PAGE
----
Rusticity sieved through a cheesecloth of variant modern deconstructionism —and don't infer that fool Foucault (or Derrida, for that matter) into the equation—might best encapsulate this disc of lazy dusky refrains from a wheatbelt rimmed by purpling mountains and gathering stormclouds. Phil Aaberg's Out of the Frame hit this note years ago, as had Will Ackerman, playing Oregon (the group, not the state) against a more rooted Americana shot through with Impressionism and various Romantic leanings. Reductionism is inherent in such applications because it plays, as we see here, so beautifully with air and space. Thus, Tea with Leo equally features Breadfoot on dobro and banjo and Anna Phoebe on violin and Violectra, both adding in percussion (including piano, a percussive instrument) before gathering producer Leo Abrahams in for more of the latter, capped by a small spot of organ work.
This is indeed music to sip chamomile tea by, happy the day's chores are done, grateful a couple of hours can be grabbed for thought while the sun westers in a sky drawing curtains with settling rays and layering mists. Phoebe's as much the star as Breadfoot, with an agile set of strings and a lyrical lilt, expanding each cut's borders (seven of 'em, totaling a rather disappointing set of little more than a half-hour) and pulling the staccato banjo up and away from its wooden bench, lifting the instrument to appreciate trackless expanses and aching freedoms.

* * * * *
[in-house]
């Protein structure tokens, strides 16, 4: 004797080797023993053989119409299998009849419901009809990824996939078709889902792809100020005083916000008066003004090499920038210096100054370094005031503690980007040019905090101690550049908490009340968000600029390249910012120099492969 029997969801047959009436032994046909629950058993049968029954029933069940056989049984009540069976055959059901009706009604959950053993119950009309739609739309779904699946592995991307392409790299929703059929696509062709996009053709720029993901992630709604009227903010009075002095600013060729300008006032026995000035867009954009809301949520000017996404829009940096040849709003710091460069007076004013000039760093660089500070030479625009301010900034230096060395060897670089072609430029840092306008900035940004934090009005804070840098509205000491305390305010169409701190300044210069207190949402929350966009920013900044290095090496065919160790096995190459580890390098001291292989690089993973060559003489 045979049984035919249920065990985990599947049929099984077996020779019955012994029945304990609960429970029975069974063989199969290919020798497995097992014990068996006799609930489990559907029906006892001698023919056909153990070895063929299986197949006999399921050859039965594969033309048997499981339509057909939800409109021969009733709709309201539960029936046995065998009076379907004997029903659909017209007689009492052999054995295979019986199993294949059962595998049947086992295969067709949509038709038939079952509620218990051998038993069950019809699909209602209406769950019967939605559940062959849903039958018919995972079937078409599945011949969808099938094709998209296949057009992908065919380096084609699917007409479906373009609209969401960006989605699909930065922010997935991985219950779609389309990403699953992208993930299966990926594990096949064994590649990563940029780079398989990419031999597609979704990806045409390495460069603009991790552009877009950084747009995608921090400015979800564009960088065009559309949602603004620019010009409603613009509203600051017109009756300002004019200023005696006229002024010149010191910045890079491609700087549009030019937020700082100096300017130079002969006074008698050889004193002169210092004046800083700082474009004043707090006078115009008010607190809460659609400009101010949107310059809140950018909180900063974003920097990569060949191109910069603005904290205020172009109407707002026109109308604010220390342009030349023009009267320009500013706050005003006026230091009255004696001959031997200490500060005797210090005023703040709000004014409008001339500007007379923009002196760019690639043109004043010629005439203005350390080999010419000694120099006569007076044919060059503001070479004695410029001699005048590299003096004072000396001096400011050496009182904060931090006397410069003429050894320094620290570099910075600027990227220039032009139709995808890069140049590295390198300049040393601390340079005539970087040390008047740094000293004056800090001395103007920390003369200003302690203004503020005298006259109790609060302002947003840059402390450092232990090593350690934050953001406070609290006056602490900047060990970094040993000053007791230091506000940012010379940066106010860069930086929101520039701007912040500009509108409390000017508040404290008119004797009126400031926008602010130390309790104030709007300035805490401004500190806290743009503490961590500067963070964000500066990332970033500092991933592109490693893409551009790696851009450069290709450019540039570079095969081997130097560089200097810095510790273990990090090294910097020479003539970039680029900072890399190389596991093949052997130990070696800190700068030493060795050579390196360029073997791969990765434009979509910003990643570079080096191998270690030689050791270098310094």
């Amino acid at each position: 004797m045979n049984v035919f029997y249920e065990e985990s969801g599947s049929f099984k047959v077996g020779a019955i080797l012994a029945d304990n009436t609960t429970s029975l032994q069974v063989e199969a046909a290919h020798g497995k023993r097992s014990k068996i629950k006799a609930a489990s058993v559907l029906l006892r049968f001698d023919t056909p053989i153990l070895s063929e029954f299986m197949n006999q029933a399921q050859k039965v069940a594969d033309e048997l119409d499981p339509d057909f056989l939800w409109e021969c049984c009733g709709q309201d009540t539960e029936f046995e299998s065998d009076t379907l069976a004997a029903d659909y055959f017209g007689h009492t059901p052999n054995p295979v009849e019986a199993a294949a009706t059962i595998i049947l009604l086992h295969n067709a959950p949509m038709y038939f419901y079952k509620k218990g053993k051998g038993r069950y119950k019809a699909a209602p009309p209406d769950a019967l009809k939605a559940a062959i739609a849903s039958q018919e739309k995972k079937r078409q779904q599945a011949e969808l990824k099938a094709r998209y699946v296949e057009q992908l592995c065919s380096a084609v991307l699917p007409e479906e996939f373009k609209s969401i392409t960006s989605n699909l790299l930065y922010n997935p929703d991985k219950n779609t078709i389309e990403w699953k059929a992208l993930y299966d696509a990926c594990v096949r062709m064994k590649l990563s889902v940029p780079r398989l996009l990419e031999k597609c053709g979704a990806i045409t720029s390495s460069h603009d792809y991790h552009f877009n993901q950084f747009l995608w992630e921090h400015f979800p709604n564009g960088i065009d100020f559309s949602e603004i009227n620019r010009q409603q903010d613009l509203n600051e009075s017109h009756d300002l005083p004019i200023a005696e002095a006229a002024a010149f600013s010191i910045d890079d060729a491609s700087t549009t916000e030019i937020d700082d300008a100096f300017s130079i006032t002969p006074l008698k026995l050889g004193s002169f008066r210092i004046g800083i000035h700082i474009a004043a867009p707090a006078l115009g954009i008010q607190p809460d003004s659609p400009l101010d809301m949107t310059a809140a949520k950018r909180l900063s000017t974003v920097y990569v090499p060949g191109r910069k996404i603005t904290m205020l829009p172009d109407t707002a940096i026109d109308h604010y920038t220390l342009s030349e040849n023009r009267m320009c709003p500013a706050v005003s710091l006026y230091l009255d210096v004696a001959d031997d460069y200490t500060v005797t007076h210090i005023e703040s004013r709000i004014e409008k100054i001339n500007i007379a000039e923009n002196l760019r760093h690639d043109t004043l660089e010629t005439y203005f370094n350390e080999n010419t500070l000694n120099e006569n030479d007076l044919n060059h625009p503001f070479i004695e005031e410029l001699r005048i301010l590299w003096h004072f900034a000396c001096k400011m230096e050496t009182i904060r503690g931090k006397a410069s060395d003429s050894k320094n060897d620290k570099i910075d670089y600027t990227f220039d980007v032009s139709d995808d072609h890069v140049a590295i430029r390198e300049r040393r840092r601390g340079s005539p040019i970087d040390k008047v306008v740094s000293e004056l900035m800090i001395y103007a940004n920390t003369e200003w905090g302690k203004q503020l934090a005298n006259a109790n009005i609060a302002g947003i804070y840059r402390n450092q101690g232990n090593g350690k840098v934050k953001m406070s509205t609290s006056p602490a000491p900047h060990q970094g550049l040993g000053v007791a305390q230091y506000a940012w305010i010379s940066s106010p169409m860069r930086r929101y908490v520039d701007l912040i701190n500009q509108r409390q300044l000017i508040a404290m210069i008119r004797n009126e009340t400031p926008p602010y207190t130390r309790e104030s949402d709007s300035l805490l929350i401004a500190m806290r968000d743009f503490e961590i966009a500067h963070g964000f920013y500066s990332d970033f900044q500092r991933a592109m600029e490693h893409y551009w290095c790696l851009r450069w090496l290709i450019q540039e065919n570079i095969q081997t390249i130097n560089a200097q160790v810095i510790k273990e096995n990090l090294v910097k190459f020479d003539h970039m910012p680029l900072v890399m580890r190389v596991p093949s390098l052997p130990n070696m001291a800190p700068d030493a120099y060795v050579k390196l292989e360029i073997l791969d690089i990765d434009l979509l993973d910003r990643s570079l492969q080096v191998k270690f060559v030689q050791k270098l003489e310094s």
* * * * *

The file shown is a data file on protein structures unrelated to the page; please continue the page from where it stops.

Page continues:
The disc's cover is elegantly cartoonish—kind of a cross between a page from a staid indie comic book and the sort of bric-a-brac the New Yorker tosses in when it runs dry of witty cartoons, spare and momentarily surreal, as though grandma's mind had wandered for a moment while reaching for a cookie in the middle of the afternoon ablution. Tea has a few moments of verve and vigor, but they're precious few, rightly so, and contrast nicely with the sedentary mainstay.
Don't think that when the seemingly last song peters out the CD's finished, though. In an exceedingly tiresome play on expectations, the disc claims to have 24 cuts. It doesn't. You just have to wait an unjustifiably long time for it to cycle through artificially induced silent jumps to hear the last selection. That sort of juvenile tomfoolery wore itself out ages ago. Luckily, the quality of the music lessens the grimace arising when this foolish "trick" is discovered.
With releases like this, however, it becomes more and more apparent that roots music is neither dying nor antiquated but going through a long meticulous process of discovering its own strengths and dimensions, maturing into a classicality few would have expected. It's to be hoped that Breadfoot and Phoebe's next effort will subscribe a full agenda, not a scant half-hour, as all this righteous little set of miniatures does is whet the whistle, albeit hugely satisfyingly, for more.
Edited by: David N. Pyles
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